Preparatory to the independence of Nigeria, election into the Federal House of Representatives was conducted on December 12, 1959. The election was significant as it featured the participation of key regional leaders of the East and West which were Dr. Nnamdi Azikiwe and Chief Obafemi Owolowo respectively. The duo of the Nigeria’s political triumvirate of the era were attracted by the prospects of being the first prime minister of the independent Nigeria and they left their posts as Premiers of their respective regions. The remainder of the triumvirate, Sarduana of Sokoto, Sir Ahmadu Bello sent his trusted disciple, Alhaji Sir Abubakar Tafawa Balewa to the Lagos politics while he remained in his comfort zone as the Premier of the Northern region. The election largely reflected the ethnic configuration of Nigeria. The National Congress of Nigeria Citizens (NCNC) controlled the East; the Northern People’s Congress (NPC) bestride the North; and Action Congress (AG) dominated the West. There were however coalitions by NCNC and AG with Northern Elements Progressive Union (NEPU) and United Middle Belt Congress (UMBC) respectively. After the election, there was the need for a hung parliament due to the following reasons:
#1 None of the parties won absolute majority: Absolute majority entails winning more than half of the seats in the House. The final result showed that the NPC won 134 seats, the NCNC 89, and the AG 73 with independent candidates winning the remaining 16 seats (Dudley 1982). It should be noted that the legislature had 312 seats, out of the one representative to 100, 000 people representational ratio. It means that a party could have won an absolute majority by winning 156 seats, but that did not happen. Hence, there arose the need for a political marriage between either of the three parties since the sum of the number of seats won by any two of the three parties could have amounted to 156 seats or more. NPC/NCNC later entered into coalition and formed government for the independent Nigeria. Dr. Nnamdi Azikiwe was the Governor General while Alhaji Sir Abubakar Tafawa Balewa became the Prime Minister.
#2 Awolowo's double standard when he shopped for coalition partner: The account on the double standard played by Awolowo when he shopped for coalition partner after the 1959 election was given by Chief Mbazulike Amaechi who was not only an active participant in the NCNC politics of the era but also a right hand man to Zik. He became a member of the House of Representatives in the First Republic when Sir Louis Ojukwu resigned from the House having failed to secure the post of Finance Minister. The First Republic parliamentarian said that they were having a meeting at Onitsha, in Zik’s house, a message came and said that Awolowo was sending a delegation to Zik to discuss how AG might form an alliance with AG. When they came, Chief Mbazulike Amechi said that the delegation offered Zik the Prime-Minister position while Awolowo would become the Finance Minister. He said that while the meeting was going on, Zik’s phone rang upstairs and Zik went up and answered it, and it was Sarduana of Sokoto, Alhaji Sir Ahmadu Bello that called telling Zik that he was hosting a delegation from Awolowo offering him the Prime Minister Position. Zik told him that he was hosting another delegation from Awolowo too. “There and then, Zik and the Sardauna decided that this man was a treacherous person and was not the type of person they wanted to work with in a government that would usher in Nigeria's independence. It was on that ground that Zik and the Sardauna agreed to negotiate,” he revealed.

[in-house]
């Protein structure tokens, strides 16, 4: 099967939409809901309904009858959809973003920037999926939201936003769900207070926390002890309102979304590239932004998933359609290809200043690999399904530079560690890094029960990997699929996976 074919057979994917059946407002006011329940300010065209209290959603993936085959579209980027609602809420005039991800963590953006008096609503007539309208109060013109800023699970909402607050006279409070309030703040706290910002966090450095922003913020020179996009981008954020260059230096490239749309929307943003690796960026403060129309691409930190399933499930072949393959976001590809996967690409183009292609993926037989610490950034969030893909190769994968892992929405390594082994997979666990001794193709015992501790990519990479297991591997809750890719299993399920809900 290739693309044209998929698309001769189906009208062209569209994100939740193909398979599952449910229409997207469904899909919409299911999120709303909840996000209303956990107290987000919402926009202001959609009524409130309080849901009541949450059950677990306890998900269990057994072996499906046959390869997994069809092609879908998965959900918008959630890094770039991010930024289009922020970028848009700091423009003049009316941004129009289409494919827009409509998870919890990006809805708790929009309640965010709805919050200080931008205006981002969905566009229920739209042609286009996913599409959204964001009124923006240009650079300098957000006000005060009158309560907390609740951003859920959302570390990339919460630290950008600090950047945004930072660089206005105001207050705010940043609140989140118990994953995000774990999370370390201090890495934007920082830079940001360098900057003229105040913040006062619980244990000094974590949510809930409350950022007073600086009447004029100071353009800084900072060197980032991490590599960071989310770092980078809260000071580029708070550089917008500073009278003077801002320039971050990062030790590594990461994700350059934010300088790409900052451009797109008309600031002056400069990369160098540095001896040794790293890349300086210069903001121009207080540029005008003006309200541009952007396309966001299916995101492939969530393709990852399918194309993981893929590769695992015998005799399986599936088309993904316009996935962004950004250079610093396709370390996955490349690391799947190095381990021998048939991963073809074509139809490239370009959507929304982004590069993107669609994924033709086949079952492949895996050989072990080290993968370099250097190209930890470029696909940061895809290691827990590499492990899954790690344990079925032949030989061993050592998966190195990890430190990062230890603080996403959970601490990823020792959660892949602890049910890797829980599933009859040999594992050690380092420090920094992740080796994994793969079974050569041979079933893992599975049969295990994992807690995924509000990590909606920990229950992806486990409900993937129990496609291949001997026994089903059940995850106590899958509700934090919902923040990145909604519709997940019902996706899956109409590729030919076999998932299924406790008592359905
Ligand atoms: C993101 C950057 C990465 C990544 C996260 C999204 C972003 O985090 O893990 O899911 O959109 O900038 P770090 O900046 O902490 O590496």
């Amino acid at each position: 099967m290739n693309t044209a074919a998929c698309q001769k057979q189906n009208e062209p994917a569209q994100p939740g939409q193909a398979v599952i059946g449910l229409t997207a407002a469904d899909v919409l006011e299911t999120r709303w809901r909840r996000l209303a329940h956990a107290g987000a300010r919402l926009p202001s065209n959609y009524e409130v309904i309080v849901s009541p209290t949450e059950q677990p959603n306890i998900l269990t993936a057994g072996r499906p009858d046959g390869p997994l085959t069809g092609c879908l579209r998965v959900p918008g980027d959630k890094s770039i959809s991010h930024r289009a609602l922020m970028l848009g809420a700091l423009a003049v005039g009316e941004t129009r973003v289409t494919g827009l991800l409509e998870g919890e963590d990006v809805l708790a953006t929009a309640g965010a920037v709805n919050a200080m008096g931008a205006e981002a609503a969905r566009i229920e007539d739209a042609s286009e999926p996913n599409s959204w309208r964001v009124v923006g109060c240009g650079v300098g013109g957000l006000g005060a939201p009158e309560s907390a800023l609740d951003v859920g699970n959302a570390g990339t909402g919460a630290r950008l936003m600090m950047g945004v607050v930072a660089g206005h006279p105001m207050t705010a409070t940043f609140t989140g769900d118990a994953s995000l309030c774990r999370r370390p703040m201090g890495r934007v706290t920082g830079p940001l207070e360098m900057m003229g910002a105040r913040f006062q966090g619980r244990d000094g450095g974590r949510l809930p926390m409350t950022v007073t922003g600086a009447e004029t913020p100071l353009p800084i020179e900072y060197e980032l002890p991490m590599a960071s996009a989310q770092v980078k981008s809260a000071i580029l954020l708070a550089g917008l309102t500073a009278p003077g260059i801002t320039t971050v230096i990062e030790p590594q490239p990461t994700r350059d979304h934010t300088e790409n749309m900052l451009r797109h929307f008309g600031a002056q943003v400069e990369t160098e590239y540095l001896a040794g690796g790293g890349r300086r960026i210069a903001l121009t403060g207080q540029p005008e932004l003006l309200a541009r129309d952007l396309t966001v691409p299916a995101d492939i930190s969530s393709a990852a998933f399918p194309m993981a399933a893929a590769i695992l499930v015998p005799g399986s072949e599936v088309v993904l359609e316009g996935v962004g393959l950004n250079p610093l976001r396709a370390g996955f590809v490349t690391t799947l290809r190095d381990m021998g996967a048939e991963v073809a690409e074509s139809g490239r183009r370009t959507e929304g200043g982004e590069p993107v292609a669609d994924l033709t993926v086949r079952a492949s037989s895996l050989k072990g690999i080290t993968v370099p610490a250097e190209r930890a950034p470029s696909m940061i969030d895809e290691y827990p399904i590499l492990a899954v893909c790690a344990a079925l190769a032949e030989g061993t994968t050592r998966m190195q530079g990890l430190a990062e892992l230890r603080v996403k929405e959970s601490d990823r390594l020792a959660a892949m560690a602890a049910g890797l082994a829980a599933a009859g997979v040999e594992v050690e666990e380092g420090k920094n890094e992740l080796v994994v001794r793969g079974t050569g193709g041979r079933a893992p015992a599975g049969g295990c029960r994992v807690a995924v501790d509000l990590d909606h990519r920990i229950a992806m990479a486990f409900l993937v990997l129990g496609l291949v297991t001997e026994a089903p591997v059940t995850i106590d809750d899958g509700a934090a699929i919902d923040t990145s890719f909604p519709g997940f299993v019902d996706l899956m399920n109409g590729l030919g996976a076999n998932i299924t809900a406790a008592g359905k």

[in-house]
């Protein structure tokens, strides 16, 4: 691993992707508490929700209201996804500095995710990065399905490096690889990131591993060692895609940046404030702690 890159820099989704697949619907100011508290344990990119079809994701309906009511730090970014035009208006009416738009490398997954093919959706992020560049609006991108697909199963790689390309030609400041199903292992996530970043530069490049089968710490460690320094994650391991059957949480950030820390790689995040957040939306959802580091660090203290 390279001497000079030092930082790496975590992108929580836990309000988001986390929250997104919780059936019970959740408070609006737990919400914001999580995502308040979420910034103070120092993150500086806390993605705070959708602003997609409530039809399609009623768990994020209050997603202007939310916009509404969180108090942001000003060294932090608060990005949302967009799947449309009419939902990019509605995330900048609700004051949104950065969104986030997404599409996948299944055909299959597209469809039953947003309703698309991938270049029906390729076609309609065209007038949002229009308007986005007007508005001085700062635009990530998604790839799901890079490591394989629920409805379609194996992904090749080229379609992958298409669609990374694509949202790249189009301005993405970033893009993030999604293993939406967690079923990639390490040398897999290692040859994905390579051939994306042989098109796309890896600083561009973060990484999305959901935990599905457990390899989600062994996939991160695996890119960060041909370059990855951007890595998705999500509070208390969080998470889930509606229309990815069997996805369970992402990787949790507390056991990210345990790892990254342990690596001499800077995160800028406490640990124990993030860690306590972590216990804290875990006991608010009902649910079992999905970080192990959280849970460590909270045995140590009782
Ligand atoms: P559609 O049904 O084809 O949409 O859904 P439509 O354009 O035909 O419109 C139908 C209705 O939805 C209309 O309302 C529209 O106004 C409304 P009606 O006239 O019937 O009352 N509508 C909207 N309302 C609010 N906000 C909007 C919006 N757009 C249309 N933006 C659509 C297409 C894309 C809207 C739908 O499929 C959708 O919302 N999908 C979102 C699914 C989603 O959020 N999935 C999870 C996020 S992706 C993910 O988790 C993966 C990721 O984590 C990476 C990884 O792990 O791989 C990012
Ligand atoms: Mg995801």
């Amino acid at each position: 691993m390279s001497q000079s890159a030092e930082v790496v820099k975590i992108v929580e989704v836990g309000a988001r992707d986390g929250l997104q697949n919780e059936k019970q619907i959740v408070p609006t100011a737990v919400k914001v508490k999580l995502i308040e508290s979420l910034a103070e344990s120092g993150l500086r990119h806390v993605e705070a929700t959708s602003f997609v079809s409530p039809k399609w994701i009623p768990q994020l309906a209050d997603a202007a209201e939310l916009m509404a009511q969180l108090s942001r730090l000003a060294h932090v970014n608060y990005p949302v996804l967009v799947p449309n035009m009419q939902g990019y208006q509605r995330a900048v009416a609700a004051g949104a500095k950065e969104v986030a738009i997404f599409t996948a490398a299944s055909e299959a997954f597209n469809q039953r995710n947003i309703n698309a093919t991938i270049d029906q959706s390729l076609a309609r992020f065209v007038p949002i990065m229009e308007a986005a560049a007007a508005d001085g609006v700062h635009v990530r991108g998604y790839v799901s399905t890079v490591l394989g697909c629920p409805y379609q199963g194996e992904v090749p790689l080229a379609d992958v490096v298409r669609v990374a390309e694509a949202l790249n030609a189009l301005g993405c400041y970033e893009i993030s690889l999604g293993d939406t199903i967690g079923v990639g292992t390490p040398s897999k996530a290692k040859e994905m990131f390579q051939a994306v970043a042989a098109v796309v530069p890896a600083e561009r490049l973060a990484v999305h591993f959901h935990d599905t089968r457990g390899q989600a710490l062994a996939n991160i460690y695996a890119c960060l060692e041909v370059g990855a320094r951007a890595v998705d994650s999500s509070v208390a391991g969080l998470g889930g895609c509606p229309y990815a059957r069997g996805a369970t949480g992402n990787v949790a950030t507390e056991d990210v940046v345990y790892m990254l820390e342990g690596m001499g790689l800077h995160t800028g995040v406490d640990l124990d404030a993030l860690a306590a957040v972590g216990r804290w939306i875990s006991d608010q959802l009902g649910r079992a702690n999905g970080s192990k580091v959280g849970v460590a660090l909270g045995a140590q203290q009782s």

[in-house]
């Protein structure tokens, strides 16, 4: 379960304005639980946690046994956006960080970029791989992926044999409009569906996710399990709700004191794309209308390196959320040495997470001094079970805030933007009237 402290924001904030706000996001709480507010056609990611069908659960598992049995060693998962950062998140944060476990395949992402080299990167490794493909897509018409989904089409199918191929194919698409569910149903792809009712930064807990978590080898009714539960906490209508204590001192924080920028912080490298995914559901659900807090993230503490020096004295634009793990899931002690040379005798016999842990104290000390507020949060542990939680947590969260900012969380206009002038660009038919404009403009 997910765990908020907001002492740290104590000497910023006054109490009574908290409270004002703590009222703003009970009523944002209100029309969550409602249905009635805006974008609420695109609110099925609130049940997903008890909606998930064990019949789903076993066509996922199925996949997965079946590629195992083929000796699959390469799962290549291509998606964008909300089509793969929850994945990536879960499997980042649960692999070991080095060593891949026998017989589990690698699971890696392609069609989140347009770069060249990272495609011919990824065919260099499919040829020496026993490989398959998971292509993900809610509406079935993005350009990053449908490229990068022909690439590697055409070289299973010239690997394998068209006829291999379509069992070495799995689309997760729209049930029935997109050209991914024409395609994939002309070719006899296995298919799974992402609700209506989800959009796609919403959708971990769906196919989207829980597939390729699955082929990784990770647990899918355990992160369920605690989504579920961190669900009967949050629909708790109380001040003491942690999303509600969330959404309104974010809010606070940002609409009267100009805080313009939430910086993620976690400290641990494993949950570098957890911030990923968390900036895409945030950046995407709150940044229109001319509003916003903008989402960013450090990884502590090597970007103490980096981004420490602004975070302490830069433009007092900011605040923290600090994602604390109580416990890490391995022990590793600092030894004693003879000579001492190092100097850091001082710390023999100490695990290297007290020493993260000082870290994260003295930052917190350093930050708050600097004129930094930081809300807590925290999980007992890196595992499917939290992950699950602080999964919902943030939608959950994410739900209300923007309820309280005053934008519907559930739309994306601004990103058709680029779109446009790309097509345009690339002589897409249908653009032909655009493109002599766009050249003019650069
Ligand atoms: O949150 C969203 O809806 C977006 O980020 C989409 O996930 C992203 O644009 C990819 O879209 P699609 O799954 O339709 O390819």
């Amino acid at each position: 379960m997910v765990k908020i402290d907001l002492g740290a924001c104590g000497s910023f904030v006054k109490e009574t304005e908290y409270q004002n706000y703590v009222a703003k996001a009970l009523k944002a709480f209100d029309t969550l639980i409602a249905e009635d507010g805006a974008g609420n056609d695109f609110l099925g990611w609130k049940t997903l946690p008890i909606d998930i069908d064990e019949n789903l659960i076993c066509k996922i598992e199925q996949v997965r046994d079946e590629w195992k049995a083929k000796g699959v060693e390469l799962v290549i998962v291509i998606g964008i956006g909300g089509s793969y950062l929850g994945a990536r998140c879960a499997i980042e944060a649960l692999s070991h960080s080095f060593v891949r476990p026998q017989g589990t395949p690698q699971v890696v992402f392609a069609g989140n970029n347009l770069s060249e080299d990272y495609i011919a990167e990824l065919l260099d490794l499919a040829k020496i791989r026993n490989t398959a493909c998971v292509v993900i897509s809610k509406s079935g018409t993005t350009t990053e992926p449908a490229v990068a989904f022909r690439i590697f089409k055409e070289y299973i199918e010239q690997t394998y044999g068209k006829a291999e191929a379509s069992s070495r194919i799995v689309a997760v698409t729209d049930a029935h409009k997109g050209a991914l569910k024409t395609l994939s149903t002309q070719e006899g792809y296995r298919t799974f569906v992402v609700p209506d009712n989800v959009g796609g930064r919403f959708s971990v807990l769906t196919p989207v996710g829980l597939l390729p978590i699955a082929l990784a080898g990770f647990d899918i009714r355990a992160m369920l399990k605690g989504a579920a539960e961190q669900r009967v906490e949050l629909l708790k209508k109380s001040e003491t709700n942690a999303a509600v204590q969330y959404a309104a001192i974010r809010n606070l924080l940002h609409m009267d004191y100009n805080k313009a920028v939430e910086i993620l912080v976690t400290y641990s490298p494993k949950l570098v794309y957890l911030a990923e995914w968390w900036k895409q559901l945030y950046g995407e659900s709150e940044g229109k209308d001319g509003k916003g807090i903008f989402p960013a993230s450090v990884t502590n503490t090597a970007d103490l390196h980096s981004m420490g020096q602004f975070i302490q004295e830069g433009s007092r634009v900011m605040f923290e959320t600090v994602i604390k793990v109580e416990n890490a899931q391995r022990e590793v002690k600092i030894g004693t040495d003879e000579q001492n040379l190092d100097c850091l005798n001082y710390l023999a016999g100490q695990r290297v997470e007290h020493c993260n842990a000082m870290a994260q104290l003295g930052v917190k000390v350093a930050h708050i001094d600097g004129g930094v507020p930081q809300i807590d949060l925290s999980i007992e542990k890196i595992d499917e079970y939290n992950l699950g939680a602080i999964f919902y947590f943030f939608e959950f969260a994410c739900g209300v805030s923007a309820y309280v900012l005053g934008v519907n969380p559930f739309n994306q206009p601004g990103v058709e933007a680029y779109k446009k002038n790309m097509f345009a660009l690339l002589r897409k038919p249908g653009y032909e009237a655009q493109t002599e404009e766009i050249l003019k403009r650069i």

#3 In the Interest of Nigeria's Unity: The North won simple majority in the election, and when they were faced with the fact that NCNC and AG could as well form government with their number of seats, leaving them in opposition, they threatened secession. The NPC leader, Alhaji Sir Ahmadu Bello had stated in his autobiography that should polarization ever occur between the North and South (i.e. NCNC/AG Coalition) and the North finds itself in the opposition, the North might have to reconsider its whole position in the federation. (Dudley, 1982). Then, no one wanted a united Nigeria more than Dr. Nnamdi Azikiwe. His NCNC entered into alliance with NPC.
#4 NCNC thought that they could benefit more from NPC/NCNC coalition: Given the fact that NPC was a northern party, NCNC felt that they could get more of their bargains threatening NPC that they could vote with their sister party, AG in the House and such a threat could be compelling. This they thought was far better than what could be obtained from NCNC/AG coalition where the two parties could have posed equal danger to each other. Table however turned against the NCNC as by the end of 1960, NPC gained the entire 16 independent members of the House, and also other members that crossed over to NPC from AG, to the extent that NPC at the beginning of 1961 already had a working majority in the federal parliament, and could, if it had wished so, have done without the support of the NCNC.